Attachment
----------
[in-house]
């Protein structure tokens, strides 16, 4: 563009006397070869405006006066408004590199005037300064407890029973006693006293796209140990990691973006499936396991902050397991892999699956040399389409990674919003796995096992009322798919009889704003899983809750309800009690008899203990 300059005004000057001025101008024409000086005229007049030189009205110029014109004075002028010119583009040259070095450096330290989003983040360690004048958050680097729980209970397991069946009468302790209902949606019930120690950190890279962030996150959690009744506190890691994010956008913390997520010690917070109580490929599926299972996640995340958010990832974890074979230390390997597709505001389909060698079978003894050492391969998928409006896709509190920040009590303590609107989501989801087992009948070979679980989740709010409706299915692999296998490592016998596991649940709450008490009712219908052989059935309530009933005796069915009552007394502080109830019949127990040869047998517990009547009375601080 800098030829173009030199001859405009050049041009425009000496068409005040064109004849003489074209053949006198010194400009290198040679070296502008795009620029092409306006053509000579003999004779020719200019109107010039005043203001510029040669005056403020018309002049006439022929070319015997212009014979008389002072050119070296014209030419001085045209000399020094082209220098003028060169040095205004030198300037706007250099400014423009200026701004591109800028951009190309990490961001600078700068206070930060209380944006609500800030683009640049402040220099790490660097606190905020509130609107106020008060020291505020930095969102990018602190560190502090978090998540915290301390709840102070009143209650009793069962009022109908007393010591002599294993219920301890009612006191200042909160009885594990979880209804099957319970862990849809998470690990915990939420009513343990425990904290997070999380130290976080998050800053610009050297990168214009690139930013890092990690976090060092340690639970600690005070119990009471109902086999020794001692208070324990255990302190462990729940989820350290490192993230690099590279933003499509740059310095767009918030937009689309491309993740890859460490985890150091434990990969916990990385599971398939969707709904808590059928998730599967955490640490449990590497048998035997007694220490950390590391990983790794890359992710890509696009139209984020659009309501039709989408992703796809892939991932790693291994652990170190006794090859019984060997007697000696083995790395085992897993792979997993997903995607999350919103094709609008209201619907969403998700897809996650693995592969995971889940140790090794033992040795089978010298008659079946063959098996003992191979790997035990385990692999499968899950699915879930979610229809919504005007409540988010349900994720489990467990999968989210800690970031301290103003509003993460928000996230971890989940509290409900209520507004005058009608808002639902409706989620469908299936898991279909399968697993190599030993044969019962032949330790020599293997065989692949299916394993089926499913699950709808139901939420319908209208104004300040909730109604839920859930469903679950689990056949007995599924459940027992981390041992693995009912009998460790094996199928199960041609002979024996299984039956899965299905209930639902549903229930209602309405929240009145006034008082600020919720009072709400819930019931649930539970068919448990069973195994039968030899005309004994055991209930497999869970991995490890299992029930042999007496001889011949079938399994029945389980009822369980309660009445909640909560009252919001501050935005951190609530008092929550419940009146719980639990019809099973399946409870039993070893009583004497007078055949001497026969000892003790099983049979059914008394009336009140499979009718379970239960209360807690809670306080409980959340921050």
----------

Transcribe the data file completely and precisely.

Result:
[in-house]
């Protein structure tokens, strides 16, 4: 563009006397070869405006006066408004590199005037300064407890029973006693006293796209140990990691973006499936396991902050397991892999699956040399389409990674919003796995096992009322798919009889704003899983809750309800009690008899203990 300059005004000057001025101008024409000086005229007049030189009205110029014109004075002028010119583009040259070095450096330290989003983040360690004048958050680097729980209970397991069946009468302790209902949606019930120690950190890279962030996150959690009744506190890691994010956008913390997520010690917070109580490929599926299972996640995340958010990832974890074979230390390997597709505001389909060698079978003894050492391969998928409006896709509190920040009590303590609107989501989801087992009948070979679980989740709010409706299915692999296998490592016998596991649940709450008490009712219908052989059935309530009933005796069915009552007394502080109830019949127990040869047998517990009547009375601080 800098030829173009030199001859405009050049041009425009000496068409005040064109004849003489074209053949006198010194400009290198040679070296502008795009620029092409306006053509000579003999004779020719200019109107010039005043203001510029040669005056403020018309002049006439022929070319015997212009014979008389002072050119070296014209030419001085045209000399020094082209220098003028060169040095205004030198300037706007250099400014423009200026701004591109800028951009190309990490961001600078700068206070930060209380944006609500800030683009640049402040220099790490660097606190905020509130609107106020008060020291505020930095969102990018602190560190502090978090998540915290301390709840102070009143209650009793069962009022109908007393010591002599294993219920301890009612006191200042909160009885594990979880209804099957319970862990849809998470690990915990939420009513343990425990904290997070999380130290976080998050800053610009050297990168214009690139930013890092990690976090060092340690639970600690005070119990009471109902086999020794001692208070324990255990302190462990729940989820350290490192993230690099590279933003499509740059310095767009918030937009689309491309993740890859460490985890150091434990990969916990990385599971398939969707709904808590059928998730599967955490640490449990590497048998035997007694220490950390590391990983790794890359992710890509696009139209984020659009309501039709989408992703796809892939991932790693291994652990170190006794090859019984060997007697000696083995790395085992897993792979997993997903995607999350919103094709609008209201619907969403998700897809996650693995592969995971889940140790090794033992040795089978010298008659079946063959098996003992191979790997035990385990692999499968899950699915879930979610229809919504005007409540988010349900994720489990467990999968989210800690970031301290103003509003993460928000996230971890989940509290409900209520507004005058009608808002639902409706989620469908299936898991279909399968697993190599030993044969019962032949330790020599293997065989692949299916394993089926499913699950709808139901939420319908209208104004300040909730109604839920859930469903679950689990056949007995599924459940027992981390041992693995009912009998460790094996199928199960041609002979024996299984039956899965299905209930639902549903229930209602309405929240009145006034008082600020919720009072709400819930019931649930539970068919448990069973195994039968030899005309004994055991209930497999869970991995490890299992029930042999007496001889011949079938399994029945389980009822369980309660009445909640909560009252919001501050935005951190609530008092929550419940009146719980639990019809099973399946409870039993070893009583004497007078055949001497026969000892003790099983049979059914008394009336009140499979009718379970239960209360807690809670306080409980959340921050």